A still from the 2012 blockbuster Prometheus
ESCAPE Studios, in Shepherd's Bush, is one of the most respected visual effects academies in the world whose alumni have worked on some of the biggest films of the past few years. Rupert Basham speaks to CEO and founder Dominic Davenport about being at the forefront of one of London's most creative and booming industries.
FROM the darkness of space a ship emerges.
Entering a strange and etherial atmosphere it makes a rapid descent through surging cloud towards a rolling landscape of jagged rock.
Hovering above the ground, it commences its landing and touches down on this foreign world - this celestial plain in the stars.
This is of course a scene from Sir Ridley Scott's 2012 blockbuster, Prometheus, and it was made by visual effects (VFX) artists who finely tuned their skills at a specialist academy in Shepherd's Bush.
In fact if you've seen any multi-million pound Hollywood blockbuster of late, the odds are that it was worked on by the alumni of Escape Studios, in Rockley Road.
The academy trains VFX artists to create and mould the fantastic computer graphics that audiences see on screen in films, TV and commercials.
Over the last decade or so, the British film industry has enjoyed a resurgence - partly due to the attractive tax breaks on offer to filmmakers choosing to shoot in the UK but also thanks to the emergence of a world class VFX industry and a precocious boy wizard.
The Harry Potter franchise really gave British VFX artists the chance to shine and the subsequent award nominations and billion dollars worth of ticket receipts has been a validatory stamp of success for the industry.
"The growth of the industry has been pushed by four or five visual effects firms," said Mr Davenport, "the success of the Harry Potter series had a lot to do with Hollywood's confidence in the UK delivering quality VFX work.
"Because of that and the constant validation of the industry, a lot of work is done here in London. More of those projects than you might imagine."
While Disney's latest science-fiction behemoth, John Carter, might not have resonated with audiences or critics, it was a landmark for the industry as British artists truly showed their talent by creating an intricate Martian world which won plaudits even if the story didn't.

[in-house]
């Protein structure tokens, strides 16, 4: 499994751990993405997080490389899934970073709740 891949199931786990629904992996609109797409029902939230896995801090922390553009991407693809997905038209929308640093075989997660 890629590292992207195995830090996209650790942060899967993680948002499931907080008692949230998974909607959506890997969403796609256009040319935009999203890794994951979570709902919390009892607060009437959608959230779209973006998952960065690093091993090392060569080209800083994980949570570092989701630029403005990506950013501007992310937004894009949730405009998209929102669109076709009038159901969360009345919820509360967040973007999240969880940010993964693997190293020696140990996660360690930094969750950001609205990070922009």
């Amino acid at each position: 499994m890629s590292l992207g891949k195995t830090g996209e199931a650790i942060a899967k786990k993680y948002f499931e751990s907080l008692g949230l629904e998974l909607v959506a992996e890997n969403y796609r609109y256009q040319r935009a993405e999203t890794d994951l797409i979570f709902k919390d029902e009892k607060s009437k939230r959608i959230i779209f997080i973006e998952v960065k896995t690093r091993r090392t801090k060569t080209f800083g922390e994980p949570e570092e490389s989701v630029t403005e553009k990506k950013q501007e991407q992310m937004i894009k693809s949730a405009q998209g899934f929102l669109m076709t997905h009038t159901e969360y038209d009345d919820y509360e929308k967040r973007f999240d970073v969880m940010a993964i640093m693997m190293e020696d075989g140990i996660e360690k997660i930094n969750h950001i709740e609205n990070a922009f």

In the background stands Mr Davenport, the CEO and founder of Escape who is moulding the next generation of artists and Oscar winners.
Sixteen years ago, after graduating with a first degree and MA in Fine Art from Chelsea Art School, he was finding it difficult to get his foot in the door.
He said: "There were only a couple of companies working on VFX, and it was almost impossible to get into those.
"I had an interest in technology at the time, but it wasn't as accessible as it is now, people were writing code to draw a sphere.
"I went from company to company picking up skills, more tech understanding, learning to push software around eventually working on title sequences, commercials, films.
"Those were really the fledgling years of the VFX industry.
"My experience of entering the industry was quite long-winded and painful.
"When I had the idea of setting up a college it was driven by my experience and how to shortcut it."
Offering short but intensive vocational courses, Escape opened its doors 10 years ago at Westbourne Studios, in Notting Hill, with just two tutors and 40 students.
It didn't take long to outgrow that space so Mr Davenport relocated to its current home just a stone's throw from Shepherd's Bush Green.
Each quarter, 50 to 60 students are accepted onto courses which last in the region of 12 to 18 weeks and there are also online distance courses which run for around 40 weeks.
Whilst there they learn the history and theory of the digital process, how to work with a moving image, how to understand the software and how to build worlds and integrate into live action film.
The studios also boasts its own recruitment department to ensure students find employment in the best production houses once they leave.
Mr Davenport is keen to stress that almost anyone with an artistic eye and a thirst to learn can break into the industry.
He said: "I think the type of people that really succeed are those that have a mix of skills, an artistic eye and a slightly mathematical and engineering side to them as well.
"But the British are kind of like that, they like to build something from nothing. You have to understand the way the world works because you're emulating it.
"The industry is booming and there is a demand for talented people with the right set of skills."
To mark the 10th anniversary of Escape Studios, the first ever four-day VFX Festival was held over the weekend, with all events, including demonstrations and workshops selling out.
For more information, visit http://www.escapestudios.com/